| ||1. Arbitral proceedings
Arbitration has the same effect as judicial proceedings. The commencement of arbitral proceedings therefore has the same suspensive effect as judicial proceedings. In general, the date of commencement is determined by the applicable arbitration rules and the starting point of suspension is also determined by these rules. For cases in which the rules on arbitration do not exactly determine the date of commencement of the proceedings, the second sentence of paragraph (1) of this Article provides a default rule.
A cancels a distributorship contract with B, claiming that B has defaulted payments due for A’s delivery of goods to B. B counterclaims damages for lost profits, but B changes its law firm and allows almost 30 months to pass from the termination of the agreement. The agreement contains an arbitration clause, providing that all disputes and claims “shall be settled under the Rules of Conciliation and Arbitration of the International Chamber of Commerce”, and B submits a request for arbitration under those rules. The rules provide that the date of receipt of the request is to be regarded “for all purposes” as the date of the commencement of the arbitral proceedings. The running of the limitation period is suspended until a final award is handed down or the case is otherwise disposed of.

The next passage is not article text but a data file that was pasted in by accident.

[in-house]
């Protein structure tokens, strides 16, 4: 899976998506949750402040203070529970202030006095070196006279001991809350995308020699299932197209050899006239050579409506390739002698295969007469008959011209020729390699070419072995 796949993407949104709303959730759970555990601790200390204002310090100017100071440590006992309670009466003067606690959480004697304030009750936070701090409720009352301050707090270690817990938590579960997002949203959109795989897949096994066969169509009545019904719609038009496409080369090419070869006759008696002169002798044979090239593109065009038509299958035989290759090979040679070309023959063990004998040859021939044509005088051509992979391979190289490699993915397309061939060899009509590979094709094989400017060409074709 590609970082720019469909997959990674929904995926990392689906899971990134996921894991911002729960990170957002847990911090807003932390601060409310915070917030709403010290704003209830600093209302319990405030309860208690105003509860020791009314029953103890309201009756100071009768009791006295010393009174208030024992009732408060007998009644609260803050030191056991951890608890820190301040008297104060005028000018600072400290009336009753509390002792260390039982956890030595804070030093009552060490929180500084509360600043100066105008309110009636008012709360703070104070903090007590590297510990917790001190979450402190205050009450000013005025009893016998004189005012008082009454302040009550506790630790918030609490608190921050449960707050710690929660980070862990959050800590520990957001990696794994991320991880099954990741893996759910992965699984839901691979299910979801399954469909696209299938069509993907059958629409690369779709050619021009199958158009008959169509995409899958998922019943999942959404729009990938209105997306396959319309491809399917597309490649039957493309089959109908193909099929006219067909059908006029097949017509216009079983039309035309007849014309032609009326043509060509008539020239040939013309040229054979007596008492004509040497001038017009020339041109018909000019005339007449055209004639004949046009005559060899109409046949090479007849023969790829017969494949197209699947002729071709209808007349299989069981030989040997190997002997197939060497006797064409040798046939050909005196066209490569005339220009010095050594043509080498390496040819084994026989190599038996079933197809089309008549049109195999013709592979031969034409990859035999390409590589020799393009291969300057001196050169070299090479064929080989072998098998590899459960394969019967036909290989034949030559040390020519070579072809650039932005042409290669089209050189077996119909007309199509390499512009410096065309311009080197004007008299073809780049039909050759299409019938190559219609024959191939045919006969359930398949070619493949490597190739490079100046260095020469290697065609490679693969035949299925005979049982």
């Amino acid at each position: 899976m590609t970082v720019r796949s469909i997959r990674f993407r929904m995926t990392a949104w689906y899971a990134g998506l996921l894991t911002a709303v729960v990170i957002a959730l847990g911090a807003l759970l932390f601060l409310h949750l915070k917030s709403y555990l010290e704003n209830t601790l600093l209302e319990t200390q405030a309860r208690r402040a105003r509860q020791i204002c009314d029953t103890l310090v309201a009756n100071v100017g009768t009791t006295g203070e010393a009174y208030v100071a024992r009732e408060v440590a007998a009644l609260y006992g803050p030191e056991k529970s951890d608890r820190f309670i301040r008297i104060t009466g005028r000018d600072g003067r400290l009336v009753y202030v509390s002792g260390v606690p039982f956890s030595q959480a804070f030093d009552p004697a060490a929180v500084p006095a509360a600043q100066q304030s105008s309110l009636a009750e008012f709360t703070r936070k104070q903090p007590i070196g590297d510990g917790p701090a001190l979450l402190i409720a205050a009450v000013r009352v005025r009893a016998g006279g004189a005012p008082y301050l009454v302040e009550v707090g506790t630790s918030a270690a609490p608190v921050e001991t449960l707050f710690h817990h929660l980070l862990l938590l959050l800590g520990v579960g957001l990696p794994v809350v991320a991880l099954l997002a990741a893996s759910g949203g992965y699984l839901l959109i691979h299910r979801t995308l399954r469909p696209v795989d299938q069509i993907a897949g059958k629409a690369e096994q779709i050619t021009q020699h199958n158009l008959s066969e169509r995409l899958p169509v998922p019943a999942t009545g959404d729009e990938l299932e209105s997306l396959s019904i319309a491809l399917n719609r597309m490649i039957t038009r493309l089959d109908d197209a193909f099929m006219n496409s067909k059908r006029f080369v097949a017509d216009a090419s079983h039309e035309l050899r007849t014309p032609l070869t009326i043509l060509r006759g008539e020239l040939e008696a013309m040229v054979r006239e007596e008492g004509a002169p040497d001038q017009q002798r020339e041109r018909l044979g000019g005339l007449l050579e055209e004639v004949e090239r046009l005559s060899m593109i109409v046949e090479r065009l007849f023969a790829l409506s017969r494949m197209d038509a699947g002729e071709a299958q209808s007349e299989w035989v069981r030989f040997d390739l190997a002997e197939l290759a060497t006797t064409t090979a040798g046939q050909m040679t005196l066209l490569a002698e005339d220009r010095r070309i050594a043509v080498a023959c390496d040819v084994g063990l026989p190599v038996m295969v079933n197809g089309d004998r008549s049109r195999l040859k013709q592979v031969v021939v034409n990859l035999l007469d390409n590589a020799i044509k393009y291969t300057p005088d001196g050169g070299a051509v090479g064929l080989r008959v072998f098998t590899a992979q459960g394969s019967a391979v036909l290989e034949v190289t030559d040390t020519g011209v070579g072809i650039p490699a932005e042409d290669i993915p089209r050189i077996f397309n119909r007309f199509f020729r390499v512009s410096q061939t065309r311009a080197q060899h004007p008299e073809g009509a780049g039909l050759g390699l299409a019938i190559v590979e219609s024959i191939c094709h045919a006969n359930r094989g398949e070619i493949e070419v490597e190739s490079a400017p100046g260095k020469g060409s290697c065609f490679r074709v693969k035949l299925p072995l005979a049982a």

2. Termination of arbitration
While the most frequent cases of termination will, as in judicial proceedings, be those that end with a decision on the merits of the case, arbitration can also end otherwise, e.g. by the withdrawal of an application, by a settlement or by an order or injunction of the competent court. The applicable rules on arbitration and civil procedure have to determine whether or not such events terminate the arbitration and thereby also the suspension.